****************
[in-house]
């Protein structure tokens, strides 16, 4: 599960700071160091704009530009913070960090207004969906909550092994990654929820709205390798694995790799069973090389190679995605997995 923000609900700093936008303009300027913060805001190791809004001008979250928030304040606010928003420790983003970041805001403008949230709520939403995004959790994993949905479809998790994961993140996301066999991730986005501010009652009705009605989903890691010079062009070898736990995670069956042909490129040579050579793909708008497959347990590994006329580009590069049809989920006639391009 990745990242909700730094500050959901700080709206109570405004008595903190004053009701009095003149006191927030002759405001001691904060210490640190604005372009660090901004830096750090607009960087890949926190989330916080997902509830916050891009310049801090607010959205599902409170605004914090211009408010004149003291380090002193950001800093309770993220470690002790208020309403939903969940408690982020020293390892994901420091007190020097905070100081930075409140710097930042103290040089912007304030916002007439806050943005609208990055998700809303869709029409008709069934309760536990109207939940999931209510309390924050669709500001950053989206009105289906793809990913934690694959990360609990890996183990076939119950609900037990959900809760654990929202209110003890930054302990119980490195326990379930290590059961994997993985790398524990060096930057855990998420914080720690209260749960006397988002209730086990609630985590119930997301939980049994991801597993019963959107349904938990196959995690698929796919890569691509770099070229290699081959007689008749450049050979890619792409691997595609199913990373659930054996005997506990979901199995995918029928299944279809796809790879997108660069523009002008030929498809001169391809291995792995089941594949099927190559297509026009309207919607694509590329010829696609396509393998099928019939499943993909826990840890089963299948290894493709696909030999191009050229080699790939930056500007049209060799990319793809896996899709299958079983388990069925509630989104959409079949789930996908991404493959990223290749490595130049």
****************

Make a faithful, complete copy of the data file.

[in-house]
């Protein structure tokens, strides 16, 4: 599960700071160091704009530009913070960090207004969906909550092994990654929820709205390798694995790799069973090389190679995605997995 923000609900700093936008303009300027913060805001190791809004001008979250928030304040606010928003420790983003970041805001403008949230709520939403995004959790994993949905479809998790994961993140996301066999991730986005501010009652009705009605989903890691010079062009070898736990995670069956042909490129040579050579793909708008497959347990590994006329580009590069049809989920006639391009 990745990242909700730094500050959901700080709206109570405004008595903190004053009701009095003149006191927030002759405001001691904060210490640190604005372009660090901004830096750090607009960087890949926190989330916080997902509830916050891009310049801090607010959205599902409170605004914090211009408010004149003291380090002193950001800093309770993220470690002790208020309403939903969940408690982020020293390892994901420091007190020097905070100081930075409140710097930042103290040089912007304030916002007439806050943005609208990055998700809303869709029409008709069934309760536990109207939940999931209510309390924050669709500001950053989206009105289906793809990913934690694959990360609990890996183990076939119950609900037990959900809760654990929202209110003890930054302990119980490195326990379930290590059961994997993985790398524990060096930057855990998420914080720690209260749960006397988002209730086990609630985590119930997301939980049994991801597993019963959107349904938990196959995690698929796919890569691509770099070229290699081959007689008749450049050979890619792409691997595609199913990373659930054996005997506990979901199995995918029928299944279809796809790879997108660069523009002008030929498809001169391809291995792995089941594949099927190559297509026009309207919607694509590329010829696609396509393998099928019939499943993909826990840890089963299948290894493709696909030999191009050229080699790939930056500007049209060799990319793809896996899709299958079983388990069925509630989104959409079949789930996908991404493959990223290749490595130049």